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Selling Commercial Real Estate: Legal Requirements You Need to Know About

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From researching tips for buying commercial property up to closing a sale, you’re now ready to reap your financial rewards. With the help of a trusted broker and a solicitor, you found a buyer with a vested interest in your property. As soon as someone makes an offer on a commercial property for sale in Brooklyn, New York or wherever you’re listing is located, then comes the legal formalities to actually complete the sale. Here’s what you need to know:

Drafting a Purchase Contract

Once you’ve set things in motion, your solicitor will draft a contract that details all the sales particulars. After a couple of consultations with you, he will then forward the contract to the buyer’s solicitor where it will be reviewed. Outstanding mortgages, property tax and insurance information, as well as all the nitty-gritty of the transaction will be discussed in this phase.

Both parties will then undergo a series of contract exchanges until both parties have agreed to every little detail in the contract. Typically, a buyer submits a deposit with their offer to purchase. The deposit is considered part of the purchase price and eventually will be credited to the final sale. At the drafting phase, some of the documents that come into play are:

  • Letter of Intent – used to begin negotiations between the seller and the buyer.
  • Exclusive Right to Sell Listing Agreement – an agreement that gives a broker the sole right to sell property on behalf of the owner.
  • Purchase and Sale Agreement – a legal contract that obligates a transaction between the buyer and the seller.
  • Non-Disclosure Agreement – used only if there are certain details that you should tell the buyer but you don’t want the public to know.

Performing Due Diligence

While the buyer and their solicitor are reviewing the contract, the buyer will now perform an investigation of the property called due diligence. This is often stipulated in the contract to the benefit of the buyer. Given a certain period, the buyer has a right to make sure that the property is in good condition and that they are getting what they’re paying for.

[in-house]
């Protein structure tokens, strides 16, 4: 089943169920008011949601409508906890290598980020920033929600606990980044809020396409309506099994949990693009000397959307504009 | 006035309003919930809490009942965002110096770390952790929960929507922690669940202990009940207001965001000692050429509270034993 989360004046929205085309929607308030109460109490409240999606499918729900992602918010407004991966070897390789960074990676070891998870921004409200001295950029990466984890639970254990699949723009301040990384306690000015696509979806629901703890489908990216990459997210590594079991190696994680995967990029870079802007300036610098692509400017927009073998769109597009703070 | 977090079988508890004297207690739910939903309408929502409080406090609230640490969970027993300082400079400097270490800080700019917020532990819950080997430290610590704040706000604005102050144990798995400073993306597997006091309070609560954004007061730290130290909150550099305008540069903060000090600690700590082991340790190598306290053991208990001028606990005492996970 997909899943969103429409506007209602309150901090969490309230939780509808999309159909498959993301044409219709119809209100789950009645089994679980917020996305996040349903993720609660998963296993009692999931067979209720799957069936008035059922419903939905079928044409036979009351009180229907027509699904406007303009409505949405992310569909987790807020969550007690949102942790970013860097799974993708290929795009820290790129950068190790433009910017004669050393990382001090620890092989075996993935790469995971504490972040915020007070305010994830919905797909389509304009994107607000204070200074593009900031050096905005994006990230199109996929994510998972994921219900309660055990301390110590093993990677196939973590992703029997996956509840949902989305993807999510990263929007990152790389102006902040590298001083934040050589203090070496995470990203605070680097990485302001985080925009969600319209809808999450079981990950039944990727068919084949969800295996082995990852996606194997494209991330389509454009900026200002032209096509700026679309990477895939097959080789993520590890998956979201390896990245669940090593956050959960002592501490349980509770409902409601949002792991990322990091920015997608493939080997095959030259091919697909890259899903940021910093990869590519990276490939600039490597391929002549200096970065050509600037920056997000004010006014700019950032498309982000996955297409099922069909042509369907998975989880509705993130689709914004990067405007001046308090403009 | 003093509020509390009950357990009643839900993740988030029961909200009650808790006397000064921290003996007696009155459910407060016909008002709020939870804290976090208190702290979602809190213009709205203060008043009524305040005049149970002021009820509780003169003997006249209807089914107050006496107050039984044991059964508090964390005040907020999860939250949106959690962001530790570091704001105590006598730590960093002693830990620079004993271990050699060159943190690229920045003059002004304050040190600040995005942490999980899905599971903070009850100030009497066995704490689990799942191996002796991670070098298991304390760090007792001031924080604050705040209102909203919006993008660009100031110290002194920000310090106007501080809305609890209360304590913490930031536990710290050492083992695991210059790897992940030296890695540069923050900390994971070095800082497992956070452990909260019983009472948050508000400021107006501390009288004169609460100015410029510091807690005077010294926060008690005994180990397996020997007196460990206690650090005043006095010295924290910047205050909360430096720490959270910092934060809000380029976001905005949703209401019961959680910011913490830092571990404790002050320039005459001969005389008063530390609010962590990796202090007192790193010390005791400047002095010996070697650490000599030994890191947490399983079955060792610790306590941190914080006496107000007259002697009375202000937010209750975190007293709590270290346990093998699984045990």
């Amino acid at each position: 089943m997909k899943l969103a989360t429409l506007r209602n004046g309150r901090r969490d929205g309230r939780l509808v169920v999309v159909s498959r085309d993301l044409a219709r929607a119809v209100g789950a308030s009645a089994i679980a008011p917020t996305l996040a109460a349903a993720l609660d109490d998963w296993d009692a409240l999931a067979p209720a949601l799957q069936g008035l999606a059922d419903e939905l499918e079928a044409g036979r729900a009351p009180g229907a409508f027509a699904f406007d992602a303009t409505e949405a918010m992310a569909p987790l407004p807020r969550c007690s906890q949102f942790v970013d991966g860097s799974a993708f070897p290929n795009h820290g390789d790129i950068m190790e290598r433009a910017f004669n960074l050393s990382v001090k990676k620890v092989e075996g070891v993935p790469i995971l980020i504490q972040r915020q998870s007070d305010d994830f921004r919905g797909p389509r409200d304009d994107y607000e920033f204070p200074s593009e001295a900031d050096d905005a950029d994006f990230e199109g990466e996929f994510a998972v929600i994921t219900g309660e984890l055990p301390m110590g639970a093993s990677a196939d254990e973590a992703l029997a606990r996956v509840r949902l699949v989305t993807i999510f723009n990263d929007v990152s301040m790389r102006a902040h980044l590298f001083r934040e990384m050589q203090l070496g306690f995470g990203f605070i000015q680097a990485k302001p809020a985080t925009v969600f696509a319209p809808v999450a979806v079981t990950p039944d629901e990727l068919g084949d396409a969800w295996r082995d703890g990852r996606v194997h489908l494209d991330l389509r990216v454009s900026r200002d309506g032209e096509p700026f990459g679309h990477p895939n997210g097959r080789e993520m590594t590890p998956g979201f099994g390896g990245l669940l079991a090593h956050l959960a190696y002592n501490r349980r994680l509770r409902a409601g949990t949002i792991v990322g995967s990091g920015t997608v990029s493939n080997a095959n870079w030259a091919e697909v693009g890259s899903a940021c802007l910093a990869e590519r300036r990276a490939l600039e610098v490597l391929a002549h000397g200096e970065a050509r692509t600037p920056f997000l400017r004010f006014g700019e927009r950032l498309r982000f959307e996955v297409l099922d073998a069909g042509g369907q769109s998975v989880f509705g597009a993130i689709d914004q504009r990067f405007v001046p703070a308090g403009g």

For example, if you have a commercial property for sale in Long Island, the buyer can perform zoning checks, environmental inspections, as well as review title insurance coverage options. Every little information will be scrutinized and considered about the commercial property for sale. New York City has its own zoning laws that may be different from other locations. During due diligence, the buyer will look into this and consider its implications on the sale. Some legal documents covered by this phase are as follows:

  • Due Diligence Request List – highlights the most critical information that due diligence should cover.
  • Environmental Due Diligence Access Letter Agreement – allows the buyer to enter the seller’s property and conduct environmental due diligence.
  • Fire Risk Assessment – indicates whether your property complies with fire-safety standards.
  • Commercial Property Standard Enquiries (CPSE) – a series of questions that details crucial information about the property.
  • Due Diligence Summary Chart – used to summarize a party’s investigation findings

Negotiating and Closing the Sale

Once due diligence is complete, negotiations will take place and both parties attempt to settle upon the terms of sale. It’s possible to make counter-offers if you are not satisfied with the terms laid out by your buyer while exchanging contracts. This bargaining process will eventually be the basis of the final sales contract where all terms agreed upon by both parties are stipulated.

To facilitate the sales process, a couple more documents are required. These will keep both parties informed and it will act as proof that your property is legally compliant.

  • Assignment and Assumption of Leases – a title document that declares all rights that a lessee possesses over a property are transferred to the buyer.
  • Holdback Escrow Agreement (Commercial Real Estate Acquisition) – sets out the terms by which an escrow agent holds and distributes the portion of the purchase price placed in escrow, which assures the seller will finish agreed upon work.
  • Purchaser’s Closing Transaction Checklist – enumerates every detail that should be addressed by both parties before closing.
  • Release Agreement and Covenant Not to Sue – a legal agreement that releases all claims to the seller and legally obliges the buyer, who could initiate a lawsuit, not to do so.

Whether you’re listing a commercial property for sale in Queens, New York or closing a sale, seeking the help of a real estate expert will be beneficial for you. Contact Alex Meskouris at 917.741.4296 or send an email to info(at)alexandermeskouris(dotted)com to schedule a consultation.